Tesla has finally started deploying the ‘Request Full Self-Driving Beta’ button to Canada.
Before being allowed to download the software however, you will have to achieve a perfect 100 Tesla Safety Score.
The Safety Score tool measures five driving characteristics:
- Forward Collision Warnings
- Hard Braking
- Aggressive Turning
- Unsafe Following
- Forced Autopilot Disengagements.
Here are some tips to give you the best shot at getting that perfect score, and hopefully download FSD Beta about one week from now.
Autopilot is your best friend when it comes to getting the best Safety Score possible. When your Tesla is doing the driving for you, you can not get any “hits” against your score.
The only caveat with this is you have to pay attention and make sure you don’t get any forced Autopilot Disengagements.
Even though you should always be doing this, remain attentive and keep your hands on the wheel at all times to make sure that doesn’t happen.
Keep Your Distance & Slow Down
When you are manually driving the car, try your best to keep your distance from the vehicle in front of you. This will allow to you use regenerative braking and avoid any unsafe following and hard braking penalties.
Also give yourself lots of time to take a corner. Slow down well in advance (using regenerative braking) to avoid any aggressive turning penalties.
You also want to avoid accelerating quickly. Even though it doesn’t negatively impact your score, it could put you in a situation where you have to brake suddenly.
Pay Attention To Your Surroundings
Along with paying attention while using Autopilot, you also need to pay attention while driving the car manually. Be aware of traffic lights ahead of you and if possible, use the pedestrian countdown timers to know if a light is going to change to red soon.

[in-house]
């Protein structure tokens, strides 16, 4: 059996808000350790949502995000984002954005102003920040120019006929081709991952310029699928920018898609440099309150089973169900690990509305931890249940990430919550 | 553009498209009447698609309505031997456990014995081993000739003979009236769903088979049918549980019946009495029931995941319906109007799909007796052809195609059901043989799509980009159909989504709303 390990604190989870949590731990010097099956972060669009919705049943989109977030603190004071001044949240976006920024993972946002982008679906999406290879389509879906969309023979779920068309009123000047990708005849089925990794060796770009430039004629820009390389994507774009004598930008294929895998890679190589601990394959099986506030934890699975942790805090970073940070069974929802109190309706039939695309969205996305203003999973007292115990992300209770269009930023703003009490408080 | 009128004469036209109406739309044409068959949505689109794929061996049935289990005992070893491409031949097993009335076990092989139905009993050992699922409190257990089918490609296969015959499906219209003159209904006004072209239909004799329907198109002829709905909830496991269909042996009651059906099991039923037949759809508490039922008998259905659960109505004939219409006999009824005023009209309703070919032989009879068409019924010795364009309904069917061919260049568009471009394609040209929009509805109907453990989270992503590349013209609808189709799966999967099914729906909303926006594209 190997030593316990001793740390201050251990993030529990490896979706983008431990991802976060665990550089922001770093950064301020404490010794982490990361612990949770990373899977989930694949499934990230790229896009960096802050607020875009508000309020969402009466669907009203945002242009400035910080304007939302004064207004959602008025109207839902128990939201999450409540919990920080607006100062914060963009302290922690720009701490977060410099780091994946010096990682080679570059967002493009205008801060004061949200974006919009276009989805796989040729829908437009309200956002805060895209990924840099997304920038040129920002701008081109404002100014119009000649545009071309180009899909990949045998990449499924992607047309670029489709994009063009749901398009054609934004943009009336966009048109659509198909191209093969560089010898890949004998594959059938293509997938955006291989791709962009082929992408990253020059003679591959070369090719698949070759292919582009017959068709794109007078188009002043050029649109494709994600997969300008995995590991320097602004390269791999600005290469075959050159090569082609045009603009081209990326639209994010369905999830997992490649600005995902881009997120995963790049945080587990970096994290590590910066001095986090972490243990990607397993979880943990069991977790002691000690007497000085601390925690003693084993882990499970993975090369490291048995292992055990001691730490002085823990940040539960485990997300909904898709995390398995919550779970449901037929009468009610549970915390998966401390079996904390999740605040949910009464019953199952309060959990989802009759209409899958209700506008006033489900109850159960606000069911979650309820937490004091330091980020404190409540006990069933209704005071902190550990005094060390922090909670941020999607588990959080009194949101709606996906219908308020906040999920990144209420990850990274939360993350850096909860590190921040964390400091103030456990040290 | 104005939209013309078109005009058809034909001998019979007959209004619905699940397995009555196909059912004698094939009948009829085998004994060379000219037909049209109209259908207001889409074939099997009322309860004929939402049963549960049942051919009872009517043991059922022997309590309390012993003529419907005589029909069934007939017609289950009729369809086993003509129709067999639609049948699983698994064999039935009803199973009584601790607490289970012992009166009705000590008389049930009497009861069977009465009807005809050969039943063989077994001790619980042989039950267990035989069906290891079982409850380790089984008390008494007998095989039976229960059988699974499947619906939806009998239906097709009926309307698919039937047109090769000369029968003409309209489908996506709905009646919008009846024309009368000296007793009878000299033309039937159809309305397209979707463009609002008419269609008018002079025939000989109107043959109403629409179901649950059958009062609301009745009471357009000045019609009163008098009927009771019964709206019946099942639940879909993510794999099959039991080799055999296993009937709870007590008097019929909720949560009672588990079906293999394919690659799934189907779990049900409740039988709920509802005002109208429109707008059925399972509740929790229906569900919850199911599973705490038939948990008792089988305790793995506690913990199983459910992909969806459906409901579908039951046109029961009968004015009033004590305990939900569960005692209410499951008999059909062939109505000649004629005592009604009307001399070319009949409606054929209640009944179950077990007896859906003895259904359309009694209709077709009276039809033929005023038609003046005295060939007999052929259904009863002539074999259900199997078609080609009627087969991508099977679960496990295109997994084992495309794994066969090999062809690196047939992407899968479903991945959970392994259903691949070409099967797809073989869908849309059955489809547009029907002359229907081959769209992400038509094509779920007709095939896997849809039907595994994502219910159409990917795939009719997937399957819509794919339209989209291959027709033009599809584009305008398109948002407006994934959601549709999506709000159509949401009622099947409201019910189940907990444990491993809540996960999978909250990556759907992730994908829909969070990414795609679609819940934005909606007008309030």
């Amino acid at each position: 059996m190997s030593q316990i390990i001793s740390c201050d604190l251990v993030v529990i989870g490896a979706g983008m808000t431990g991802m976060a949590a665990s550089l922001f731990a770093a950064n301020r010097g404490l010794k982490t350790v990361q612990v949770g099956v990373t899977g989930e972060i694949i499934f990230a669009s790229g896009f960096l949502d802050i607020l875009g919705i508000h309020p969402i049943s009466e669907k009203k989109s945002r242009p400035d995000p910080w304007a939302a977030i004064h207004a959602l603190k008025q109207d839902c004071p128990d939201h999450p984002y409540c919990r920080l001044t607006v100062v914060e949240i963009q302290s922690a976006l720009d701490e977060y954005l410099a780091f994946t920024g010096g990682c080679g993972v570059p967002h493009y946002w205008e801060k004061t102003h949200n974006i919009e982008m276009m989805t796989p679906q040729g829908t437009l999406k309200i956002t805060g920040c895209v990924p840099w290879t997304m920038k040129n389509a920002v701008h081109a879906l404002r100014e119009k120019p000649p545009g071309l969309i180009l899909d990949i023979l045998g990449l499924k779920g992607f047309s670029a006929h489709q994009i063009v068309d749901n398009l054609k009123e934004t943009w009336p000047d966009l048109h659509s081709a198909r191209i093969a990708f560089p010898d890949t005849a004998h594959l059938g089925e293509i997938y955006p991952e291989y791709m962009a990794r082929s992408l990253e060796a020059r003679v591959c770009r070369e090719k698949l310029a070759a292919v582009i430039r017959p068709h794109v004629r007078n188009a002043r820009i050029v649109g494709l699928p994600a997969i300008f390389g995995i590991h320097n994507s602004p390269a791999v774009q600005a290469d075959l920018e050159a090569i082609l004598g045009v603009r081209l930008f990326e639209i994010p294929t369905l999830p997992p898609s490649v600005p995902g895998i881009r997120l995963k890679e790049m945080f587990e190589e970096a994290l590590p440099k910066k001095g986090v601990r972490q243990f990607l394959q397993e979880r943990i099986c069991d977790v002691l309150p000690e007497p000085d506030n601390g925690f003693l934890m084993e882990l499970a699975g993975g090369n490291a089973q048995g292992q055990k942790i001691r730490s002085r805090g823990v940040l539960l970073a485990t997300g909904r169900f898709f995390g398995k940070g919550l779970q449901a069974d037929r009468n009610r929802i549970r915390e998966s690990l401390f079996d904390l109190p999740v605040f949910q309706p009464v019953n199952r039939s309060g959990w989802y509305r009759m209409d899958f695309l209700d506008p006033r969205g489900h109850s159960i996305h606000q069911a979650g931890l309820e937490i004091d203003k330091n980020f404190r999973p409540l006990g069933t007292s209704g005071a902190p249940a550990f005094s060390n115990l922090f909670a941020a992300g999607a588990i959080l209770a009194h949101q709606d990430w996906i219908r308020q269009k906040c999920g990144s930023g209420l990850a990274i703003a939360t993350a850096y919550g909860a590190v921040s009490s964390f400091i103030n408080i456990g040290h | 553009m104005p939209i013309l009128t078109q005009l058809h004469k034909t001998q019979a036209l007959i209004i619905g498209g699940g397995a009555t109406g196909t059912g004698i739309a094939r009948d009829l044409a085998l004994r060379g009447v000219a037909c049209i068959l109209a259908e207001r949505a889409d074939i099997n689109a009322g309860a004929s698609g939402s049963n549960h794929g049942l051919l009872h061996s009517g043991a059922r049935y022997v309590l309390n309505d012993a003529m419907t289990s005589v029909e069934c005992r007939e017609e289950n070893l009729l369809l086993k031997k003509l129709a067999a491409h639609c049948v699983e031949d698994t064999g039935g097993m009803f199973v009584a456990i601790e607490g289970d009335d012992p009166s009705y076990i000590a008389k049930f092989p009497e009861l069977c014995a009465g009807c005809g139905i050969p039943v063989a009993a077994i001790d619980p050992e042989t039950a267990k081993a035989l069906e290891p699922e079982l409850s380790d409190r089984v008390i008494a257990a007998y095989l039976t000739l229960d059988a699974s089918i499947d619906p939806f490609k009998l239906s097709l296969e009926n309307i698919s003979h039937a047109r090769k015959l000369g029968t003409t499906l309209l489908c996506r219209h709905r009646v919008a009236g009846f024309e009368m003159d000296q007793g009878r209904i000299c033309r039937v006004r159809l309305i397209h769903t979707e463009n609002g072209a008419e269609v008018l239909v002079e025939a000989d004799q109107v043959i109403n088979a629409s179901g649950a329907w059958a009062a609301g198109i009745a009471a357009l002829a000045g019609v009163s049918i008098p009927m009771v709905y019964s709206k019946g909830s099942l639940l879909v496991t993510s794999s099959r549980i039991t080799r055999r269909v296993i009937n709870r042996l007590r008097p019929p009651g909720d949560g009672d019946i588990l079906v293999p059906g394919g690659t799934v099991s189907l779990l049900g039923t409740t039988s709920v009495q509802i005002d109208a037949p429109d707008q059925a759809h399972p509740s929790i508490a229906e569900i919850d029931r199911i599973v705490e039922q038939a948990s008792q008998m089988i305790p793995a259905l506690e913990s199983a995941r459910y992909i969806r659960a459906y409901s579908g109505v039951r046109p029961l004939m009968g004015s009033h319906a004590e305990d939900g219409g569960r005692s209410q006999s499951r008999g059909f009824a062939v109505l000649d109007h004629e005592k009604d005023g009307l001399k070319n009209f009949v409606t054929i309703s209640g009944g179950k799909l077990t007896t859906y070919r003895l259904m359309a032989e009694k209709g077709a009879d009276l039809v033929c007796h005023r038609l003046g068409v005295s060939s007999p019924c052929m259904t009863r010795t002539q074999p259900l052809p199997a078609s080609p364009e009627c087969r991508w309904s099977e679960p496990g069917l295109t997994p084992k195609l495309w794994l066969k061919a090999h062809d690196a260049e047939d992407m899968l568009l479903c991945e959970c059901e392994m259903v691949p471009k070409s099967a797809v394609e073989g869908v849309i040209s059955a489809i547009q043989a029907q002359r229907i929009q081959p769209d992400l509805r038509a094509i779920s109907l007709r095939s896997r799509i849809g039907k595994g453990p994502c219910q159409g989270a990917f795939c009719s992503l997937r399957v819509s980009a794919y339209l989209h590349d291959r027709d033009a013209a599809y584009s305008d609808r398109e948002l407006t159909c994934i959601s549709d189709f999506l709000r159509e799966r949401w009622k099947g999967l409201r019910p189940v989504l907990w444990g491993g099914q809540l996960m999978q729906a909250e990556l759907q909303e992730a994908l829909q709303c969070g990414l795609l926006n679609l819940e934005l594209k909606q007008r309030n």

Stay Away From Heavy Traffic
If you can, avoid driving during rush hour or other situations where there is heavy traffic. People drive unpredictably and can pull in front of you without warning, causing you to either slam on your brakes or get an unsafe following penalty (or both).
If you can, drive on quiet roads or highways late at night with Autopilot engaged for your best chance at getting a perfect score.
How Many Kilometers Do I Need To Drive?
Unfortunately you can’t drive up and down your road to get your 100 Safety Score. According to Tesla, any drive of less than 0.16km will not count towards your score.
Additionally, you have to drive a minimum of 160km over the course of the next 7 days. If you only drive 50km and have a 100 Safety Score, you won’t be eligible to download FSD Beta.
My Score is 100. Now What?
If you have driven more than 160km, and have a perfect score, you have two options.
The first is that you can keep on driving and hope you are able to maintain your score for the rest of the week.
Alternatively, you can park your car and wait, although not everyone can afford to do this for obvious reasons.
It is important to note that even if you do all of the above and have a 100 Safety Score over more than 160km of driving, you still might not get FSD Beta.
Tesla decides who gets it, and if they only have a certain number of recipients they want to send it to, you might not be one of them.
There are still lots of drivers in the US that have had a 100 Safety Score for several months and are still waiting for the download.
Be sure to read Tesla’s list of Frequently Asked Questions on the Safety Score support page.
Good luck this week! If you have any other tips, let us know in the comments below and we will add them to this article.
Editor’s note: A previous version of this article stated the Safety Score is Driver Profile based. This has been removed as while the app shows the different scores for each Drive Profile, the overall Safety Score is based on all profiles. We apologize for any confusion this may have caused.